Twice a year, the international fashion collections reveal new lengths, shapes and colours for the following season. In the depths of winter we see clothes for the height of summer, and vice versa. And twice a year, we see the gloss and glamour that surrounds the collections. What we do not see is the frenzied activity that goes on in the designers' showrooms after the shows.

It is here that the world's ritziest stores do their shopping, spending tens of thousands of pounds. Last October, while you were looking for thermals and woolly hats, the buyers were in Paris choosing spring clothes that are just beginning to filter into their shops. I helped carry the bags on two stores' shopping sprees . . .

Mirabelle Saint Marie, chief vendeuse at Azzedine Alaa, is not pleased with Rita Britton. 'You haven't even bought the best pieces in the collection]' she exclaims and throws on to the desk the order Ms Britton, who owns Pollyanna of Barnsley, has just spent four hours working on. 'You have missed the diamonds in the collection.' Britton smiles politely and prepares to dig in her heels. 'What did I tell you?' she whispers to me. 'They never like what I buy.'

But no one can really argue with Rita Britton's buying. In the past 20 years she has introduced Alaa, Donna Karan, Comme des Garcons and Issey Miyake to Barnsley - not the most obvious location for a shop selling designer labels. Yet, despite the famous labels, many of the clothes she chooses never make it to the pages of the fashion magazines.

'I never buy the catwalk pieces. I never buy anything I wouldn't wear myself,' she declares. She opts for basics that much of the fashion press would consider, for want of a better word, plain.

We next meet the following day at Comme des Garcons. Most stores have sent large buying teams, who work painstakingly with a salesperson and fitting model, trying on almost every piece of the collection. Rita, who turns up with her husband, her son and a student on placement at the shop, wanders up and down the showroom alone, getting a feel for the collection before she starts.

'Whenever I do a new collection, it's terrifying for the first half-hour, until the feel of it feeds through,' she says. 'My biggest advantage as a buyer is that I work on the shop floor. I look at the collection through the eyes of someone who has been buying for years. I know that when you're over 25, for instance, you get a belly, and you don't want to wear something that shows it off.'

Having scanned the rails for a first look, she begins to buy. Cost is rarely an issue. 'Of course it's a risk, but so is selling a jumper in Next for pounds 35. It's just a different market. They'll pay for it if they like it,' she says. But the process is intense. A mistake can cost a lot of money.

Luz, the salesperson at Comme des Garcons, arrives to look at the order sheets. 'You never take the things that everyone else takes,' she says, pulling out a few items she thinks Pollyanna should carry. After negotiation, a cap-sleeved dress in cupra (a stiff jersey fabric) with an elasticised waist is added to the order, a featherweight scoop-neck dress is not. 'They don't know my customers,' says Ms Britton.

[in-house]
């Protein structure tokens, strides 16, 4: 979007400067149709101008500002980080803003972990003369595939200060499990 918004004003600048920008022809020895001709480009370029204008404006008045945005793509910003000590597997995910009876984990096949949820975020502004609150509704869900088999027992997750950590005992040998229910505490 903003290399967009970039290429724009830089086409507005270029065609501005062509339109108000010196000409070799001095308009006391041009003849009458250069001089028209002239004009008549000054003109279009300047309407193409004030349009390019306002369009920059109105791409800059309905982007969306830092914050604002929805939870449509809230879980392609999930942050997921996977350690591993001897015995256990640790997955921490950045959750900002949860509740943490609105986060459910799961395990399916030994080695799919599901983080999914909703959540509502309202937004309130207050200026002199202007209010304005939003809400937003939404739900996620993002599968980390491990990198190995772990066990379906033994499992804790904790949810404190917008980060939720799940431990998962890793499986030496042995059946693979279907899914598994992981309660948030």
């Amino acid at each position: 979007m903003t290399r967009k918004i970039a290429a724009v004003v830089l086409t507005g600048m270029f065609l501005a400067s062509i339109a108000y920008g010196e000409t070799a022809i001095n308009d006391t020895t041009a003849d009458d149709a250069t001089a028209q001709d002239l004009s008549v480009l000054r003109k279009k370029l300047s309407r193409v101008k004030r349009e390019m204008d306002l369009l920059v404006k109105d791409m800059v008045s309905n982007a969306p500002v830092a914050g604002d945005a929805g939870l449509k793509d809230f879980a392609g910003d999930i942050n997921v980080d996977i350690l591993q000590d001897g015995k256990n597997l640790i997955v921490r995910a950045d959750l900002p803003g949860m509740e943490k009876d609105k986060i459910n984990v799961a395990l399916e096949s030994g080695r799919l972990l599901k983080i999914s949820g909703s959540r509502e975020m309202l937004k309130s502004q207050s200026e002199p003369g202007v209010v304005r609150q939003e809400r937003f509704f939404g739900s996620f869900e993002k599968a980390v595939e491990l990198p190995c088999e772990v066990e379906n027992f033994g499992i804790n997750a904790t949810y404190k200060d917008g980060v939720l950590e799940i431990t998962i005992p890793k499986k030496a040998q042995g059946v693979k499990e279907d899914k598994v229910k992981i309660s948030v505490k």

This season, the fashion press picked up on Galliano's huge crinoline skirts. Joan Burstein of the Browns shops in London walks straight past them to the simplest pieces. Mrs B, as she is known, has been buying fashion for 23 years and Galliano since he began a decade ago. His latest, knicker-skimming kilts will not sell; his simple shifts will.

Anyone who thinks fashion is frivolous should watch a buyer at work. This is serious business: when a store buys four sequin-and-chiffon dresses wholesaling at pounds 800 each (to retail at about pounds 2,000), it is making a considerable gamble.

While John Galliano entertains a group of press and buyers with a video of his show, Mrs B works with her fashion director, Francoise Tessier, and contemporary buyer, Joel Burnstein. They walk along the rails picking out anything that catches their eye - first, a small collection of long, bias-cut dresses. On the catwalk, Christy Turlington wore one of these with a regal sash, and looked like a princess. But Mrs B wants to know if the sash and rosette are detachable.

After the core of the collection is chosen - shifts, Thirties-style dresses and delicate blouses - a few special items are added. A Russian jacket in white straw provokes debate. Mrs B wants to know about washing instructions and is told, 'It's fine as long as you don't wet it . . . light rain is OK, but heavy rain is difficult. It goes limp.' Nevertheless, it is ordered with someone special already in mind. Then there is a long cream coat bonded with lace, based on an Edwardian driving coat. Although this is pricey, Mrs Burstein feels confident that it will sell.

And, finally, those crinolines. Mrs B is not interested, despite fashion editors swooning over them. 'You'd need a carriage,' she says. 'You can't get in a car wearing one of those.'

Juliet Warkentin is editor of 'Draper's Record'. Azzedine Alaa and Comme des Garcons will be available at Pollyanna, 12 Market Hill, Barnsley, South Yorkshire, from the end of February; John Galliano will be at Browns, 23-27 South Molton Street, W1 from 1 March.

(Photograph omitted)